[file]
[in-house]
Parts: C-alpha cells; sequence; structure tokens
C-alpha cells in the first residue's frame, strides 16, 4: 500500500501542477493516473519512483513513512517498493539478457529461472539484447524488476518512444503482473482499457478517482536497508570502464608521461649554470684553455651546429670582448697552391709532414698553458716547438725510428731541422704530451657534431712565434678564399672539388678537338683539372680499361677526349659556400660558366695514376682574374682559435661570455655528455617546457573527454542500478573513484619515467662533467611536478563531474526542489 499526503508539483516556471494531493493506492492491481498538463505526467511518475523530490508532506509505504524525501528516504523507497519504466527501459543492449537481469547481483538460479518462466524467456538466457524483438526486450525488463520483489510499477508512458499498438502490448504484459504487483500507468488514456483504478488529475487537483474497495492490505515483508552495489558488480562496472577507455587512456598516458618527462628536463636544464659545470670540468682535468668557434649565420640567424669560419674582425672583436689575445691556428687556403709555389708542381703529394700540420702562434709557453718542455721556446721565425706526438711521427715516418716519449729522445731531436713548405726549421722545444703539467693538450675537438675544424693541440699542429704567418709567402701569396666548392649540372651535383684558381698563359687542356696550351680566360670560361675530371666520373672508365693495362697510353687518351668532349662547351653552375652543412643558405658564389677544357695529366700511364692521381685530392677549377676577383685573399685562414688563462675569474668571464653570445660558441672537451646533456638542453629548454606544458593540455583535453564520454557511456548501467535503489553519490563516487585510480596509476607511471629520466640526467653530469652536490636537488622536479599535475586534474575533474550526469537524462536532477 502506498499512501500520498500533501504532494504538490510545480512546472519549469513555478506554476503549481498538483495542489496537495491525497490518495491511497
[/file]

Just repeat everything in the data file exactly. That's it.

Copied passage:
[in-house]
Parts: C-alpha cells; sequence; structure tokens
C-alpha cells in the first residue's frame, strides 16, 4: 500500500501542477493516473519512483513513512517498493539478457529461472539484447524488476518512444503482473482499457478517482536497508570502464608521461649554470684553455651546429670582448697552391709532414698553458716547438725510428731541422704530451657534431712565434678564399672539388678537338683539372680499361677526349659556400660558366695514376682574374682559435661570455655528455617546457573527454542500478573513484619515467662533467611536478563531474526542489 499526503508539483516556471494531493493506492492491481498538463505526467511518475523530490508532506509505504524525501528516504523507497519504466527501459543492449537481469547481483538460479518462466524467456538466457524483438526486450525488463520483489510499477508512458499498438502490448504484459504487483500507468488514456483504478488529475487537483474497495492490505515483508552495489558488480562496472577507455587512456598516458618527462628536463636544464659545470670540468682535468668557434649565420640567424669560419674582425672583436689575445691556428687556403709555389708542381703529394700540420702562434709557453718542455721556446721565425706526438711521427715516418716519449729522445731531436713548405726549421722545444703539467693538450675537438675544424693541440699542429704567418709567402701569396666548392649540372651535383684558381698563359687542356696550351680566360670560361675530371666520373672508365693495362697510353687518351668532349662547351653552375652543412643558405658564389677544357695529366700511364692521381685530392677549377676577383685573399685562414688563462675569474668571464653570445660558441672537451646533456638542453629548454606544458593540455583535453564520454557511456548501467535503489553519490563516487585510480596509476607511471629520466640526467653530469652536490636537488622536479599535475586534474575533474550526469537524462536532477 502506498499512501500520498500533501504532494504538490510545480512546472519549469513555478506554476503549481498538483495542489496537495491525497490518495491511497